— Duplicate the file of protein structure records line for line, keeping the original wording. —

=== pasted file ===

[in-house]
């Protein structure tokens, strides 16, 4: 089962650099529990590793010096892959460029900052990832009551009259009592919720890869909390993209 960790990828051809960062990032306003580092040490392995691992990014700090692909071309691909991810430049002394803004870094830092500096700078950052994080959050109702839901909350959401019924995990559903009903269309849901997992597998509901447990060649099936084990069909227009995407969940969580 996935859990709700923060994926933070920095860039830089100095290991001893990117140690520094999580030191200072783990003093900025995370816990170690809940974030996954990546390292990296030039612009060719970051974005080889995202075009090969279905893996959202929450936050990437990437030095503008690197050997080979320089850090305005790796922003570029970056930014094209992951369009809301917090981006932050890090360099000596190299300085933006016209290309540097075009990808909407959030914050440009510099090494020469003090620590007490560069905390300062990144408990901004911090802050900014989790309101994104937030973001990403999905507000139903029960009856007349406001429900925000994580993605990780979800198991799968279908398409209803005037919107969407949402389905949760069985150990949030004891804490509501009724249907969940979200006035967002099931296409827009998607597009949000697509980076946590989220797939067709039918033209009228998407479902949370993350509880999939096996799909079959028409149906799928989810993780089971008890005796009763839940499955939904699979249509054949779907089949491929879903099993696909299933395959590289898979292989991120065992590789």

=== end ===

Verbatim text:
[in-house]
């Protein structure tokens, strides 16, 4: 089962650099529990590793010096892959460029900052990832009551009259009592919720890869909390993209 960790990828051809960062990032306003580092040490392995691992990014700090692909071309691909991810430049002394803004870094830092500096700078950052994080959050109702839901909350959401019924995990559903009903269309849901997992597998509901447990060649099936084990069909227009995407969940969580 996935859990709700923060994926933070920095860039830089100095290991001893990117140690520094999580030191200072783990003093900025995370816990170690809940974030996954990546390292990296030039612009060719970051974005080889995202075009090969279905893996959202929450936050990437990437030095503008690197050997080979320089850090305005790796922003570029970056930014094209992951369009809301917090981006932050890090360099000596190299300085933006016209290309540097075009990808909407959030914050440009510099090494020469003090620590007490560069905390300062990144408990901004911090802050900014989790309101994104937030973001990403999905507000139903029960009856007349406001429900925000994580993605990780979800198991799968279908398409209803005037919107969407949402389905949760069985150990949030004891804490509501009724249907969940979200006035967002099931296409827009998607597009949000697509980076946590989220797939067709039918033209009228998407479902949370993350509880999939096996799909079959028409149906799928989810993780089971008890005796009763839940499955939904699979249509054949779907089949491929879903099993696909299933395959590289898979292989991120065992590789």